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The DIRT on AP - a winery blog

Ancient Peaks
 
September 26, 2013 | Ancient Peaks

A Walk to Remember

Spontaneity is the spice of life, so we recently invited our A-List Wine Club members out for an impromptu vineyard walk with a just a few days’ notice—and were delighted when nearly 50 members took us up on it!

On a bright, warm morning, winery co-proprietor Karl Wittstrom led the group on an informative two-mile walk that circled Block 49 at our estate Margarita Vineyard. Along the way, guests got to sample Cabernet Sauvignon, Zinfandel and Syrah grapes on the precipice of harvest. 

Halfway through the walk, Vineyard Manager Jaime Muniz (pictured below) joined the group to share insights into vine canopy management and other viticultural techniques. The walk concluded with morning snacks (including grapes, of course!) in the shade of a large legacy oak. 

This is the latest example of how we like to go the extra mile—or two, in this instance—for our wine club members. For those of you who are thinking of joining, check out this chat with our own Nina Leschinsky, who shares the many unique benefits of being an A-List Wine Club member.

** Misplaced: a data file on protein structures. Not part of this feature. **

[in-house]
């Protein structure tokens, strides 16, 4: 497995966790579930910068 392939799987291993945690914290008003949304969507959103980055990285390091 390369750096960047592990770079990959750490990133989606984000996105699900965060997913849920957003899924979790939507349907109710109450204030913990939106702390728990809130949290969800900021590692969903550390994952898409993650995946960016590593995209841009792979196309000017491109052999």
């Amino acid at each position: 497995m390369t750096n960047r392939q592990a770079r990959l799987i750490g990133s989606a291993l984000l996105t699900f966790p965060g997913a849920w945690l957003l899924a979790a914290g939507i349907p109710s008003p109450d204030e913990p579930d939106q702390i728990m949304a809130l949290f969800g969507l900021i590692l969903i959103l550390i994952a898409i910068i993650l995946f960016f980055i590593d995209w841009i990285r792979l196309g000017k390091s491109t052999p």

Ancient Peaks
 
August 1, 2013 | Ancient Peaks

Meet Duke - Official Winery Dog

Duke the beagle is the boss of Assistant Winemaker Stewart Cameron, and the official winery dog of Ancient Peaks.  

Today, we present "A Day in The Life of Duke" to show off his many talents, including vineyard management, staff training, winemaking and hospitality.  

We salute Duke and all of the hard-working winery dogs out there!

Ancient Peaks
 
July 18, 2013 | Ancient Peaks

What Lies Beneath

We like to say that soils are the ingredients behind our wines, as our estate Margarita Vineyard is home to a rare diversity of soil types that ebb, flow and intermingle from one block to the next. These soil types include shale, sedimentary, granitic, volcanic and ancient sea bed.

In some blocks, the base soil composition is obvious, such as at Oyster Ridge, where the ancient sea bed soil is literally percolating up to the surface in the form of ancient oyster fossils.

In other blocks, however, the nature of the soil isn’t plainly evident. Have a look at the exposed soil pit pictured above in one of our Zinfandel blocks. As you walk along the surface of this block, your boots get covered in young soil that is dark, fine and fluffy.

But as you can see, just 18 inches beneath that young soil layer is a solid foundation of stratified shale rock. It’s a stark and sudden shift that speaks to the true nature of the growing conditions in this block.